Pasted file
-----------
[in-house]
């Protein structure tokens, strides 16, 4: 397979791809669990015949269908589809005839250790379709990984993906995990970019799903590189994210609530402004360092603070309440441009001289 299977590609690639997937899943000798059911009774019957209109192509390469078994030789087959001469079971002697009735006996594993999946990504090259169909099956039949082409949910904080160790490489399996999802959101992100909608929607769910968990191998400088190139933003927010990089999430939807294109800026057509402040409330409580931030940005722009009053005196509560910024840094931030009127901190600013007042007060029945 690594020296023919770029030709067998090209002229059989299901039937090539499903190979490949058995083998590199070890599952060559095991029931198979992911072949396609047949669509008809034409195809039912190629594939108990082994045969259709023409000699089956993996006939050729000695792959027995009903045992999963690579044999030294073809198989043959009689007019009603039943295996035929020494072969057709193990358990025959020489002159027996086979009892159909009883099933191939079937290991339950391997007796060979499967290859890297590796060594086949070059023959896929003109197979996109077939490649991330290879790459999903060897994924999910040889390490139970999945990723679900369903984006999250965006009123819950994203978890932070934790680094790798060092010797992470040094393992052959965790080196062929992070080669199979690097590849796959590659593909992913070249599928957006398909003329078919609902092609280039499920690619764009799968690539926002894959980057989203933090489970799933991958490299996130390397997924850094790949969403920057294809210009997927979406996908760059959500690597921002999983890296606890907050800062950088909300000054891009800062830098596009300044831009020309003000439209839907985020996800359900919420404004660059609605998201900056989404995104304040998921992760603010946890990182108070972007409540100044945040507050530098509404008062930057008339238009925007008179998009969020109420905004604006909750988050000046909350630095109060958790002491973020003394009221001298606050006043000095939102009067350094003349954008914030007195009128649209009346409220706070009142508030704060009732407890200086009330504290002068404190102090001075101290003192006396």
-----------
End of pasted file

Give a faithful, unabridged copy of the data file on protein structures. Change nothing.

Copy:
[in-house]
């Protein structure tokens, strides 16, 4: 397979791809669990015949269908589809005839250790379709990984993906995990970019799903590189994210609530402004360092603070309440441009001289 299977590609690639997937899943000798059911009774019957209109192509390469078994030789087959001469079971002697009735006996594993999946990504090259169909099956039949082409949910904080160790490489399996999802959101992100909608929607769910968990191998400088190139933003927010990089999430939807294109800026057509402040409330409580931030940005722009009053005196509560910024840094931030009127901190600013007042007060029945 690594020296023919770029030709067998090209002229059989299901039937090539499903190979490949058995083998590199070890599952060559095991029931198979992911072949396609047949669509008809034409195809039912190629594939108990082994045969259709023409000699089956993996006939050729000695792959027995009903045992999963690579044999030294073809198989043959009689007019009603039943295996035929020494072969057709193990358990025959020489002159027996086979009892159909009883099933191939079937290991339950391997007796060979499967290859890297590796060594086949070059023959896929003109197979996109077939490649991330290879790459999903060897994924999910040889390490139970999945990723679900369903984006999250965006009123819950994203978890932070934790680094790798060092010797992470040094393992052959965790080196062929992070080669199979690097590849796959590659593909992913070249599928957006398909003329078919609902092609280039499920690619764009799968690539926002894959980057989203933090489970799933991958490299996130390397997924850094790949969403920057294809210009997927979406996908760059959500690597921002999983890296606890907050800062950088909300000054891009800062830098596009300044831009020309003000439209839907985020996800359900919420404004660059609605998201900056989404995104304040998921992760603010946890990182108070972007409540100044945040507050530098509404008062930057008339238009925007008179998009969020109420905004604006909750988050000046909350630095109060958790002491973020003394009221001298606050006043000095939102009067350094003349954008914030007195009128649209009346409220706070009142508030704060009732407890200086009330504290002068404190102090001075101290003192006396």